Nearly one-hundred students gathered yesterday on Ho Plaza for a non-denominational prayer service to remember those lost in the tragedy in New York City and Washington D.C.
Members of the Cornell community sat on the grass facing Willard Straight Hall as some of the University’s 25 religious organizations shared words, prayers and songs in memory of those who lost their lives Tuesday in what is being called the worst terrorist attack in the history of the United States.
Cornell United Religious Work (CURW) and the Office for Student and Academic Services organized the vigil yesterday afternoon.
“We wanted to do something of a particularly religious nature, to have an opportunity to reflect, to share,” said Rev. Kenneth Clarke, director of CURW. ‘What we are trying to do here as a religious community is contribute to campus life by providing a presence in a time of need.”
Clarke expressed his appreciation that so many students and chaplains came together on such short notice, adding, “This was put together fairly quickly and we tried to get as many participants as possible.”
Speakers from the Buddhist, Christian, Jewish and Muslim communities gathered to offer prayers last night, which lasted less than 30 minutes. Several top administrators attended the ceremony but allowed the religious groups to lead the service, in contrast to yesterday’s candlelit vigil which drew thousands of Cornellians.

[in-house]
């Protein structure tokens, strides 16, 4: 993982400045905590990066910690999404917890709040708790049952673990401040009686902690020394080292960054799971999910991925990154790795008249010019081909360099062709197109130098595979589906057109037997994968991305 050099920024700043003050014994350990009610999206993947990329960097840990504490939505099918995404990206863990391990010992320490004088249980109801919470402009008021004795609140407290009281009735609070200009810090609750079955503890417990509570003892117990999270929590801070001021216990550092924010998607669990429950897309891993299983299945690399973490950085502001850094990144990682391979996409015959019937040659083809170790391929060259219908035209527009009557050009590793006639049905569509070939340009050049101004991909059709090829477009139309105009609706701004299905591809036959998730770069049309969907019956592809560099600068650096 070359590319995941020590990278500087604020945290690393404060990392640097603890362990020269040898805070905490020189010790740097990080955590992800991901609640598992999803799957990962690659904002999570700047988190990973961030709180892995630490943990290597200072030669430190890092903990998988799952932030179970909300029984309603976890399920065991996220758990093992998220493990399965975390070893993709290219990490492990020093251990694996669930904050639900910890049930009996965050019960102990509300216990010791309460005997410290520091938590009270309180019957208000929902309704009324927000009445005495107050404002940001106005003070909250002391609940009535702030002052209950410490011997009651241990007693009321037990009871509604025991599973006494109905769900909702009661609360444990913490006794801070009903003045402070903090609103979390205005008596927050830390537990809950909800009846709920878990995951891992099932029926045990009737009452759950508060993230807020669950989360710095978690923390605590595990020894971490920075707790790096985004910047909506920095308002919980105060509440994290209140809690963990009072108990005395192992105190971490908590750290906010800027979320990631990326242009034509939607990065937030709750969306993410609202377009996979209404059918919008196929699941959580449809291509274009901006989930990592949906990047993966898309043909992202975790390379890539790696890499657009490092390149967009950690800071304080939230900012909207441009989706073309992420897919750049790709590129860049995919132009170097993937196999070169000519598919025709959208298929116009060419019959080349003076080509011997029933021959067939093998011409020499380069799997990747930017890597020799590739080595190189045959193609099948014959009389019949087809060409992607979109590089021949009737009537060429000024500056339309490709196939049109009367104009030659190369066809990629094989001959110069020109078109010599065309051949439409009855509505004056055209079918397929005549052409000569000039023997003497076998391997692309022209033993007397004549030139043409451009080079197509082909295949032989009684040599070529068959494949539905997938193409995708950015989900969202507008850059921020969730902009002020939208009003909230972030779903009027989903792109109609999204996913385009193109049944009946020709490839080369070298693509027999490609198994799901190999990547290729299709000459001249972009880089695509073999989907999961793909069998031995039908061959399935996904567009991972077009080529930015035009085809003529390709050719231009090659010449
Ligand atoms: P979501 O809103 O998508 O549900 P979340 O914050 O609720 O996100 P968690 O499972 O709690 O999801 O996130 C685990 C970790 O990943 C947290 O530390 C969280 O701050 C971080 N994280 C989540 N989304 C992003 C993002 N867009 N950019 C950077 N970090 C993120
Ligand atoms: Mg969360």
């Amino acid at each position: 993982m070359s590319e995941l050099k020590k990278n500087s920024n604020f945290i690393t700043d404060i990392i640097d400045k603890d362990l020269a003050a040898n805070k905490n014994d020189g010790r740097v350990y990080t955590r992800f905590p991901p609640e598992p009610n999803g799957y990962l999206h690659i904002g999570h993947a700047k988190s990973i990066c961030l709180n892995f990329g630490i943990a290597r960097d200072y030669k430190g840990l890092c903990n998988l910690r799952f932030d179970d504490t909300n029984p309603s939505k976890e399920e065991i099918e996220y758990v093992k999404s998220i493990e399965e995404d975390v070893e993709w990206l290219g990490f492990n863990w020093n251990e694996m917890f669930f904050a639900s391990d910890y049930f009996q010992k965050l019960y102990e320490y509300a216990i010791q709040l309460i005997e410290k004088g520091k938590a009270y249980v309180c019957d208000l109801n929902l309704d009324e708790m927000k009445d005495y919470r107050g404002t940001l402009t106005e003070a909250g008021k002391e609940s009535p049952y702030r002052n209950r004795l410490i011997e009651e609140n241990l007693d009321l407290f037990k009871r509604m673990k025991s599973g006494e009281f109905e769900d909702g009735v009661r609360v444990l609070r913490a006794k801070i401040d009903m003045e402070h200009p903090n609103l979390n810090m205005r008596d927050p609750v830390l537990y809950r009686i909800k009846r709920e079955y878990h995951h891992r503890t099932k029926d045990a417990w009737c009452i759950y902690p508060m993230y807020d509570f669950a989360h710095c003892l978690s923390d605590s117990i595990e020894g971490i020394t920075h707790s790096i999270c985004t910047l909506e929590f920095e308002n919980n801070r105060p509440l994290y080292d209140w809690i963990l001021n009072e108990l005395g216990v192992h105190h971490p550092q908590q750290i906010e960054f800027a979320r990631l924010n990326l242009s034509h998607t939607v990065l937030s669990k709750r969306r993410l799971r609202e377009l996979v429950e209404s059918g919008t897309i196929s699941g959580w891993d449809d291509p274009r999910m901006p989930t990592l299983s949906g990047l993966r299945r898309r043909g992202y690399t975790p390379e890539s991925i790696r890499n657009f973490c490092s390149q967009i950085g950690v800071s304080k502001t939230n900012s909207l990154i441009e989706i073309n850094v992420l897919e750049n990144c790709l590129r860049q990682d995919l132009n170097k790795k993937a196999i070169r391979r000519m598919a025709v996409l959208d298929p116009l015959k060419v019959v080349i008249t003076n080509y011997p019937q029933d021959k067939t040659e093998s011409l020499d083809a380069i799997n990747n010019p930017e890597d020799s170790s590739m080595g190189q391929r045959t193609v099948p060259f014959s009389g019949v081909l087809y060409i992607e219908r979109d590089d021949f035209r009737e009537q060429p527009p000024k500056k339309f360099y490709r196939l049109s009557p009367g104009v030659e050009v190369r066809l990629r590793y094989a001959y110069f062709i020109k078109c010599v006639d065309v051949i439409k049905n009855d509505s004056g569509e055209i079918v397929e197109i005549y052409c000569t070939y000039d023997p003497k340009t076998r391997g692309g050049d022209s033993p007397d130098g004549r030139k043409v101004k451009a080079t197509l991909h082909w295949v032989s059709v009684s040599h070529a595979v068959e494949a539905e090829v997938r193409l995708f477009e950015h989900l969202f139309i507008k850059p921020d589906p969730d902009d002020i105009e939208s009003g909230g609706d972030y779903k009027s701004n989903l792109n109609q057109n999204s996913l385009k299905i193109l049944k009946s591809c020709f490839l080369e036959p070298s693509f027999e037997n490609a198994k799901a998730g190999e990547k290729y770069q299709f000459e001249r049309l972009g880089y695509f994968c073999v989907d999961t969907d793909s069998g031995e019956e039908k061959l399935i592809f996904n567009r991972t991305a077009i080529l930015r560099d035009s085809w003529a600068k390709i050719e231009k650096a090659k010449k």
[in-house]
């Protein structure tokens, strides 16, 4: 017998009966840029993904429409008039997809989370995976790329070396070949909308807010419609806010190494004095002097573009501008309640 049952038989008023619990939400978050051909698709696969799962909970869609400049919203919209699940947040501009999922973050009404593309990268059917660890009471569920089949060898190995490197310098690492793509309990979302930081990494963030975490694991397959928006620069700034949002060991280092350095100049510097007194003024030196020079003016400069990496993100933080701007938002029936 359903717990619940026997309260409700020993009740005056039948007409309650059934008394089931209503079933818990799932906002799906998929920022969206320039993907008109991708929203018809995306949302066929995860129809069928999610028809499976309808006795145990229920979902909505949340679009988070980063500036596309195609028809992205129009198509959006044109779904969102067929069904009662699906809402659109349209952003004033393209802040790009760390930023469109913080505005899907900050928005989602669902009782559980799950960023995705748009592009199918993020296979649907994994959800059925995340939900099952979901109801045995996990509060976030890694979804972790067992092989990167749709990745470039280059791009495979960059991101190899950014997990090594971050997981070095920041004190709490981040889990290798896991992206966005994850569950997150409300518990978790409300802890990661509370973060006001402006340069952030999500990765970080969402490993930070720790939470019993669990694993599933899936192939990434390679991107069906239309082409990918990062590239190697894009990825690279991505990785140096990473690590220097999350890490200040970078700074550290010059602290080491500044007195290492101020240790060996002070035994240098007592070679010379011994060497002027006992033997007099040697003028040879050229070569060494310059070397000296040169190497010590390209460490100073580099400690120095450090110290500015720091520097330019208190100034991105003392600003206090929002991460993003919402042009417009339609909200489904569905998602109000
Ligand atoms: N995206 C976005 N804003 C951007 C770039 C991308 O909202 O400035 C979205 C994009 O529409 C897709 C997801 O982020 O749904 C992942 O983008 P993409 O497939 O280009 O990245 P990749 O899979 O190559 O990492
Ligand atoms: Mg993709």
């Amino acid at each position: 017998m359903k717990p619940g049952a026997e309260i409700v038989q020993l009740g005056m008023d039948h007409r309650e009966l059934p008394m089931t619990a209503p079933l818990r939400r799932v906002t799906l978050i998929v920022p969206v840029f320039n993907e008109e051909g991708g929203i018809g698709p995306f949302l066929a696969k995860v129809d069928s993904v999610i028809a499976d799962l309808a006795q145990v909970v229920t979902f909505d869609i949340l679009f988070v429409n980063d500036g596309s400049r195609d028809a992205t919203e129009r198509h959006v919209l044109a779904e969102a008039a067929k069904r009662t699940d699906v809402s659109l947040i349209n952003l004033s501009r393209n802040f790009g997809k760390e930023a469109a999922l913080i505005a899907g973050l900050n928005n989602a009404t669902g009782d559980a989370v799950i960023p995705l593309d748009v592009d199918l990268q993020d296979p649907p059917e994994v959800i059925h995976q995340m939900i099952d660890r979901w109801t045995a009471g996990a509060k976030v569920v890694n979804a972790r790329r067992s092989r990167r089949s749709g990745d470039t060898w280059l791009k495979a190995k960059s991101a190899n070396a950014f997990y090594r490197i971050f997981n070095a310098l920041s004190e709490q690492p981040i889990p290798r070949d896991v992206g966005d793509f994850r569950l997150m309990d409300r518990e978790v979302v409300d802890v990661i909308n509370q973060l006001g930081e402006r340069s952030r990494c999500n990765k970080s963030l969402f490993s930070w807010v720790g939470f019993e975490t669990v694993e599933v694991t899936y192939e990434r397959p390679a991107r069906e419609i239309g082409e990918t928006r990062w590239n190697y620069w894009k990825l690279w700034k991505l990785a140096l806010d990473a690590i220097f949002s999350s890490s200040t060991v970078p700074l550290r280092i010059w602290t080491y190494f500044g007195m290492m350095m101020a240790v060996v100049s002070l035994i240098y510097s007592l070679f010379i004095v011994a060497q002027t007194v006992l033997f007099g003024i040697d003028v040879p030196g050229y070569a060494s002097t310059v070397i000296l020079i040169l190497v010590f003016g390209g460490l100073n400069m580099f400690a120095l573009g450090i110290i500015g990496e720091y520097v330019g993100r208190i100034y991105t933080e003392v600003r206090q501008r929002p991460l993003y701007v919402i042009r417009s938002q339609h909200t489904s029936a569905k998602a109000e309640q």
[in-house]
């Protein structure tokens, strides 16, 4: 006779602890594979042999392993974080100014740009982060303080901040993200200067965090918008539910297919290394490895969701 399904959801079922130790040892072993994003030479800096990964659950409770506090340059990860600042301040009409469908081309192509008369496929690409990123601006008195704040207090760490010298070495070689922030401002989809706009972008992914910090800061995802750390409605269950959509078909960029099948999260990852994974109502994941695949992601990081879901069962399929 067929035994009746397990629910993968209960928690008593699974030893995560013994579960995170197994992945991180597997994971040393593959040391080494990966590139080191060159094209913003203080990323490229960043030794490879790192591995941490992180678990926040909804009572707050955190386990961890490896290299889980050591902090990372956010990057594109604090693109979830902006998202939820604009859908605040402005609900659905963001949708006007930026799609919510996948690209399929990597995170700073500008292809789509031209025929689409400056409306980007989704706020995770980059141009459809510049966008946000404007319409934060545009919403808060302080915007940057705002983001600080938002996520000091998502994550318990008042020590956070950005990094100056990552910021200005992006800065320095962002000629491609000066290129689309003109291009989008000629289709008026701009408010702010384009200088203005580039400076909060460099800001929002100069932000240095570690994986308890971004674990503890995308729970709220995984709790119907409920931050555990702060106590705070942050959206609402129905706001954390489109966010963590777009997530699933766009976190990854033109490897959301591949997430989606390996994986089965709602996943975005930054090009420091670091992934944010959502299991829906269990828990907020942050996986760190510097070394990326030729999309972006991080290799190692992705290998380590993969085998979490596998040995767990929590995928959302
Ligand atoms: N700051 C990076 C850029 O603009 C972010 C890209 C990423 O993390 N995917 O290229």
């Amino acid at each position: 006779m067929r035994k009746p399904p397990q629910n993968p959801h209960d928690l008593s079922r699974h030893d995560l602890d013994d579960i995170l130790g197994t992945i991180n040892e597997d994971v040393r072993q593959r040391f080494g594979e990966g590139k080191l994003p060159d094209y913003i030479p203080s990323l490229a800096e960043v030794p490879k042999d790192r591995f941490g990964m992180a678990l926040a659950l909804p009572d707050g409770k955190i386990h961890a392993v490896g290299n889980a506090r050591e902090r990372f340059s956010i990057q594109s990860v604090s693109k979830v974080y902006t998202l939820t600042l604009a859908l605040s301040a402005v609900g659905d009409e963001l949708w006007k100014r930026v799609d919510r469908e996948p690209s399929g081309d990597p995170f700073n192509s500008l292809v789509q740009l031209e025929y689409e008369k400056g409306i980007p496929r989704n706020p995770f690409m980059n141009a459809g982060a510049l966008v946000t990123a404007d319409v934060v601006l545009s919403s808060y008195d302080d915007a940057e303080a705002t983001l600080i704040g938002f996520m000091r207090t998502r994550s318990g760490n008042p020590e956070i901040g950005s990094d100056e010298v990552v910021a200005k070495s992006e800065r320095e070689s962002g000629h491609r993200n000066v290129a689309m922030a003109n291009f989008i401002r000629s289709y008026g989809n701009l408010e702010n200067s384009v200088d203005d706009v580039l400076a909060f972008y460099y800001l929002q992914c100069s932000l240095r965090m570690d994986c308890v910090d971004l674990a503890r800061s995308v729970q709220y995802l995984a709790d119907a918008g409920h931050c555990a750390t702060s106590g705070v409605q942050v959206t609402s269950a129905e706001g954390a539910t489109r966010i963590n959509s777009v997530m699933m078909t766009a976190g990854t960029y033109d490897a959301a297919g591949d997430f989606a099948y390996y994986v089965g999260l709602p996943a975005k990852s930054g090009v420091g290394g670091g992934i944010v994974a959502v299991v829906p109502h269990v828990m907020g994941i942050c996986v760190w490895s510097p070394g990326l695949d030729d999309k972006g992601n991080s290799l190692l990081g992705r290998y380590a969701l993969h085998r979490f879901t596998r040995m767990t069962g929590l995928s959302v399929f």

“I think the idea is just to provide as many opportunities as possible to have Cornell students come together,” said President Hunter R. Rawlings III. “The point is to give different viewpoints on campus the chance to be heard. We’re a diverse community; this is a good opportunity to do that.”
Rawlings described the “somber” tone of campus, though he added that “students want to help and find outlets.”
A representative of the Muslim Educational and Cultural Association, who identified himself as Dr. Toorawah, recited the prayer from the first book of the Koran and said after the ceremony, “We’re not all different. We’re the same, even if we’re not citizens of this country. We’re all part of humanity and what hurts one of us, hurts all of us.”
A Christian representative followed the lead of President George W. Bush in reciting Psalm 23.
For Andrew Ulon ’02, the vigil was a way “to reflect on what happened and pay respects to people who lost family members. I figured it was the least I could do.”
Annie Rosenberg ’02 attended the ceremony as a way to deal with the shock.
“I’m searching for something to do. I don’t know what to do with myself,” she said. “What happened is unfathomable. I’m just trying to get on with school as usual, but I can’t stop thinking about victims and their families.”
Students and administrators took a positive outlook on the reaction of the Cornell community to the crisis. “There’s a heightened sense of community, whether its through people stationing themselves in Ho Plaza to find out where to donate blood or through the vigils. The fact that you need an appointment at the Red Cross to donate blood shows people’s response,” said Jamie Porco ’03
“This not only has affected people in the city, but all over the country,” said Pamela Diaz ’02.
Susan H. Murphy ’73, vice president for student and academic services, pointed out the similar hurt that everyone at the gathering was feeling across religious lines.
“To come together in a spiritual way was very important. We have an incredible richness of religious tradition,” she said. “I think it’s marvelous the way the community is coming together.”
Suniti Maheshwari and Manuel Mongalo contributed to this article.
Archived article by Beth Herskovits